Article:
Trying To Conceive? 8 Nutrition Tips To Help Increase Your Chances

What You Eat Could Play A Part In Fertility And Conception

By Lucy Gornall, Health Journalist of the Year (HFMA) and personal trainer specialising in pre and post-natal fitness

Green Vegetables On A Marble Work Surface

A healthy, nutritious diet is important throughout every stage of life, but when you’re trying to conceive, it becomes even more key. This isn’t just to aid conception, but also to ensure that if you do fall pregnant, your body can provide all the right nutrients for the growing foetus.

In general, The British Nutrition Foundation advises that women who are trying for a baby should adopt a healthy, varied and balanced diet, including plenty of starchy foods, a spectrum of colourful fruits and vegetables, protein sources and some dairy. As with the general population, food and drinks that contain high amounts of fat and sugar should be limited.

Maintaining a healthy weight is really important at this point. Aim for a BMI of 20-25 as having a BMI classed as overweight or underweight, can, according to the BNF, be associated with infertility.

1. Ensure Plenty Of Folic Acid

The NHS advise that women trying to conceive should take 400 micrograms (µg) of folic acid every day before conception, and then into pregnancy, up to 12 weeks. The NHS also advise women to take an extra 5 milligrams (5mg) if you have previously had a pregnancy affected by a neural tube defect, or if you or the baby’s potential father have a family history of a neural tube defect. If you have diabetes or take anti-epilepsy medicine, you are also advised to take a higher dose of folic acid.

Eating foods that contain folic acid is also advised. These include leafy green vegetables, some fortified foods such as cereal, beans, legumes, orange juice and bananas.

2. Give Alcohol A Miss

The Chief Medical Officers’ advice is to avoid alcohol if you’re trying to get pregnant, as well as throughout pregnancy itself. In fact, Drinkaware reveal that one study showed between one and five drinks a week can reduce a woman’s chances of conceiving. If you’re missing that glass of wine, there are plenty of 0% alcohol options available, so give them a go to see which takes your fancy.

3. Keep Up The Calcium

Whilst it might not actually increase fertility, calcium is essential for when you do become pregnant to help bones and teeth. If you’re deficient, calcium from your own bones may be used to help your growing baby. Include milk, cheese and yogurt in your day-to-day diet to avoid any calcium deficiencies.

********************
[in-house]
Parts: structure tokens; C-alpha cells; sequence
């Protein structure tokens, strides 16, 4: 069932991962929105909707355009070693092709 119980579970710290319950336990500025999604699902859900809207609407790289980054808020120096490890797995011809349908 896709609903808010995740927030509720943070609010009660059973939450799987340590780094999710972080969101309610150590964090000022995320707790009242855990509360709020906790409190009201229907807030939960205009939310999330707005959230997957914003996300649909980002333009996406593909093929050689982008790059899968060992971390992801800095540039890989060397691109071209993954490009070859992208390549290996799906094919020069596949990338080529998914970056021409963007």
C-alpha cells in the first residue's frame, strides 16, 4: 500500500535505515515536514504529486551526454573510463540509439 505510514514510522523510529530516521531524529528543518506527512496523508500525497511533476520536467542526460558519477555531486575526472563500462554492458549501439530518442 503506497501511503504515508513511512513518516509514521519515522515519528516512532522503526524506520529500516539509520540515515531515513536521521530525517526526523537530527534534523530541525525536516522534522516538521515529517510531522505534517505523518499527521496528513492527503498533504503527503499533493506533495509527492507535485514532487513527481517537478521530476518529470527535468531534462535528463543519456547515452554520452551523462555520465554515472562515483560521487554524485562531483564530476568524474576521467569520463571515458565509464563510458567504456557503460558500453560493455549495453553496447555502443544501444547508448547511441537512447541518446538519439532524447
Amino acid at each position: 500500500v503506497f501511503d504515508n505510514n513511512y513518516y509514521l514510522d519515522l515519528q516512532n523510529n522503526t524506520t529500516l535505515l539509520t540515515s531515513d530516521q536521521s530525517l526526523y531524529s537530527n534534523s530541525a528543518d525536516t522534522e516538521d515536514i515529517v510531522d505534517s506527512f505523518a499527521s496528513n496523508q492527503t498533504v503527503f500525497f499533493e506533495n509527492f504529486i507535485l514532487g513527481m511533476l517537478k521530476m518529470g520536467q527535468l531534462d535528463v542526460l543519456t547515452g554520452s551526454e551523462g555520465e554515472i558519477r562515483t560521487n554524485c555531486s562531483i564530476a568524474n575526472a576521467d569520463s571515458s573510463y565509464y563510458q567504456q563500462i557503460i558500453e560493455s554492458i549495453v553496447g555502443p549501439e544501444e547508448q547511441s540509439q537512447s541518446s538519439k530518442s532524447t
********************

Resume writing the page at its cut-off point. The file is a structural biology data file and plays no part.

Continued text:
If you’re vegan, there are still plenty of options. Soya drinks or other fortified plant milks, green leafy vegetables and fortified breads are good.

Yogurt, Granola And Fruit

4. Boost It With B6…

This water-soluble vitamin is found abundantly in a wealth of foods, so it’s an easy vitamin to pack into your diet. Why so important? B6 helps maintain the normal functioning of the nervous system as well as helping the body to process and store the energy from protein and carbohydrates in the food we eat. In fact, a lack of B6 can leave us lacking energy.

Keep Vitamin B6 levels high up with foods such as turkey, pork, bread, eggs and soya beans.

5. …And Don’t Forget B12

It’s important to keep your B12 levels topped up with meat, salmon, cod, eggs cheese and fortified cereals and plant milks.

Vitabiotics Pregnacare Conception contains both vitamins B6 and B12.

6. Time for an oyster?

They aren't to everyone’s tastes, but oysters are renowned for their libido boosting effects. They also contain zinc, which can be found in Vitabiotics Pregnacare Conception as it contributes to normal fertility and reproduction.

What’s more, according to the NHS, zinc helps with making new cells and enzymes and processing the protein, carbs and fats in the foods we eat.

Not keen on oysters? Other zinc filled foods include meat, legumes such as lentils, seeds, nuts, eggs and dairy foods.

7. Iron Up!

You’ll need plenty of iron in preparation for pregnancy, to ensure enough oxygen gets to you and your unborn. Good sources include lean beef and poultry, fortified breads and cereals, eggs, dried fruits and dark green, leafy veg.

8. Vitamin D Through A Supplement

It can often be tricky getting our daily dose of the ‘sunny vitamin’; Vitamin D is mostly obtained through sunlight and this year we all spent more time indoors thanks to the lockdown.

Therefore the UK government advised everyone to take a Vitamin D supplement throughout the entire year, as oppose to the usual advice of taking it October to March. There are also Vitamin D rich foods which can be enjoyed including oily fish (such as sardines and mackerel), liver and even fortified mushrooms.

The Vitabiotics Pregnacare Conception supplements provide expert nutritional support when you’re trying for a baby, and include the recommended 400µg folic acid, Vitamin D, plus Zinc.

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Alexandra Phillips

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